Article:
They exist in the NRL neverland; the men contracted to clubs who do all of the training yet share in little if any of the glory.
They are the fringe first-graders on hand for an emergency and at the Broncos they take their role very seriously.
Jon Green, Todd Lowrie, Greg Eden, Ajuma Adams and Travis Waddell have been at every training session since the pre-season began but will more than likely end the year without a single NRL start to their name.
For a player towards the end of their career such as Green, it's a difficult existence of personal ambition and team-first mentality in what will be his 10th and final season in the NRL.
"Don't get me wrong, it's tough. Last year was harder because I came here on a three-month off-season [contract] and I knew if I trained and trialled I'd be able to stay the season and Anthony Griffin gave me that which I was very thankful for," Green told NRL.com.
"There are a group of us this year who just haven't been able to get up there and we call ourselves the 'Renegades'. We're a team within a team and it's hard because you've got the first grade team and a couple of guys floating in and out and then you've got the Renegades.
"If we didn't have the Renegades this year it would be a lot harder than what it has been.
"With the Renegades it complements the first grade team that we're getting along as a group and we can train together as a group. We don't want to let ourselves down, let alone first grade, so I think it's quite good. We put pressure on them... We trained really well today and in patches we probably trained better than first grade."
Still waiting to make his club debut despite being contracted to the Broncos for the past two seasons, Green is realistic enough to know that a first-grade call-up is unlikely as the Broncos push for premiership glory.
Mention the 1994 Grand Final heroics of Paul Osborne and all you get is a sly grin and a shrug of the shoulders.
Twenty-one years ago this year 'Ossie' was plucked from Raiders reserve grade when John Lomax was suspended after the Preliminary Final and he not only played, but was promoted to the starting team by Canberra coach Tim Sheens and laid on the first two tries of the game for Ken Nagas and David Furner in a display as destructive as it was brief.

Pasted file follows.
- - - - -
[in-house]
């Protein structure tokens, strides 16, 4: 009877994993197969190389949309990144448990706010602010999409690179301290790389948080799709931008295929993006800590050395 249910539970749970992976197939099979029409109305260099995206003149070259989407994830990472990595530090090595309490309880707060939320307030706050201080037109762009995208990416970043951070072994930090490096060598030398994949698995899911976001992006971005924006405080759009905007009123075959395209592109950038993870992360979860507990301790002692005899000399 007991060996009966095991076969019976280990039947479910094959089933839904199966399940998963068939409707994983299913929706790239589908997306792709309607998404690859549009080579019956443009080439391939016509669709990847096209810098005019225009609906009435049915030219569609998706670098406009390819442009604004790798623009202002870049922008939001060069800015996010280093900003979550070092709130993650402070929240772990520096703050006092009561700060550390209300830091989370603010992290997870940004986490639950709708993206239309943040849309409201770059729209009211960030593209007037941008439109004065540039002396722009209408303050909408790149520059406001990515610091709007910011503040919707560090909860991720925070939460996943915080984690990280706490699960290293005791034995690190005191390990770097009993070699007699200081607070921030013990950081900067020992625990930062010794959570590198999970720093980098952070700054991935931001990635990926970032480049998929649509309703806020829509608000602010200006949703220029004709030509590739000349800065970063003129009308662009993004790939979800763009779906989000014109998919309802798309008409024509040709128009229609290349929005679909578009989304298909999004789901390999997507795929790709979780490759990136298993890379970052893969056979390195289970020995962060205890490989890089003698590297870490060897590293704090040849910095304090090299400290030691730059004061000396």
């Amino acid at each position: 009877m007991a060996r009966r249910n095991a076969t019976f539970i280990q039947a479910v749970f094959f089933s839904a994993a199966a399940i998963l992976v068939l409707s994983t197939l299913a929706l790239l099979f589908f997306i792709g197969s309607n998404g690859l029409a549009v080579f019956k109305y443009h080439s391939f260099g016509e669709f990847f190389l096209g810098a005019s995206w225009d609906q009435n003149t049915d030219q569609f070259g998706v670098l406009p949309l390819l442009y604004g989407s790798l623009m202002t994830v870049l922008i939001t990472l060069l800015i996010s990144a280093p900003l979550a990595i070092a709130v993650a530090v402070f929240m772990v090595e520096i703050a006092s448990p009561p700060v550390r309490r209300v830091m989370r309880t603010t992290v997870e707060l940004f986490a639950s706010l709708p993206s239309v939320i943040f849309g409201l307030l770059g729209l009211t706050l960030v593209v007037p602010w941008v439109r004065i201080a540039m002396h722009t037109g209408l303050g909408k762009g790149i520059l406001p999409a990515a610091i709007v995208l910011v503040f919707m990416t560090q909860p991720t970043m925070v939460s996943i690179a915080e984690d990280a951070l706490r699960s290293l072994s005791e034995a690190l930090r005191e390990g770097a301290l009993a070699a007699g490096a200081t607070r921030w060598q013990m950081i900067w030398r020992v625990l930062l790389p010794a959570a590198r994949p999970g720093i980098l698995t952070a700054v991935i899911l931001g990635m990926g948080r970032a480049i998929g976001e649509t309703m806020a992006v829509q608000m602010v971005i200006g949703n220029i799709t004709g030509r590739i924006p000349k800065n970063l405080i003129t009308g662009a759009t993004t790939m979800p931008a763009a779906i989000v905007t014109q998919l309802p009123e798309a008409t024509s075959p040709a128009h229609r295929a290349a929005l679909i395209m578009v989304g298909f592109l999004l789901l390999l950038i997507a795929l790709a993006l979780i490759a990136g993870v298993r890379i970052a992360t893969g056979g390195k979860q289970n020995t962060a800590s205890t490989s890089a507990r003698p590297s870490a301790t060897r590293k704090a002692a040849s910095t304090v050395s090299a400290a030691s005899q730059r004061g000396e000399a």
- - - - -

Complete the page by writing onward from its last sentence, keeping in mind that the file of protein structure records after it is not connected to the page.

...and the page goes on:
A former Bulldog, Dragon and Shark who was signed after being spotted playing for a West Australian junior rep team, Green has been told that at 30 years of age he is no longer part of Brisbane's future plans and there are no guarantees he will get a solitary start before his time is up.
But he'll be ready just the same, and with James Gavet and Josh McGuire out for the season with injuries and Mitchell Garbutt already in England, it may take just one more twist of fate before Green is thrust back into the limelight.
"I look at it now and think, If it comes, it comes; if it doesn't, it doesn't," Green said of an appearance with the Broncos. "I feel as though I'm ready and I'm happy with where I'm at and I'm enjoying my football at the moment.
"Wayne (Bennett, Broncos coach) has said he's got no problem playing me but I turned 30 [last Thursday] and he's got to plan for the club's future and if I'm 30 then I'm not the club's future.
"He's got younger guys there that I might feel I'm better than but they've got years on me. That's the difficulty I've got but good on them, and if I can help the young kids to get better so it speeds that process along then I'll do that."
Still weighing up whether to play on with Redcliffe in the Intrust Super Cup next season, Green is better prepared than most for life after football with a flourishing sports business called Green Sports Australia.
Providing personalised sporting equipment to junior clubs in a wide range of sports, it is a business that has grown year upon year since first launched three years ago.
Green completed a Certificate IV in Business whilst at the Dragons and with some initial assistance from NRL careers counsellor Jane Lowder – and with three children aged under five at home – he is kept busy when away from his commitments with the Broncos.
"I'm coming to the end of my career and I didn't want to just be hanging on the game, I wanted to contribute in my own way," said Green. "You could always go the traditional ways and be a coach or a trainer but I thought I had something else to offer so I thought I'd go down this route.
"The main aim is to get kids playing sport so our main targets at the moment are registration days and presentation days. A registration day pack would be a boot bag, a kicking tee and a football and the boot bag and football have club logos on them. It's all customised, you can put sponsors logos on there too.
"I liked the idea of importing stuff so I looked at camper-trailers and then my wife said I should stick to something I know and it flowed on from there.
"Thinking about when I was growing up I was always a chubby kid but I never got bullied and I think a big reason for that was that I was always in a team. If you're a part of a team then you've always got friends."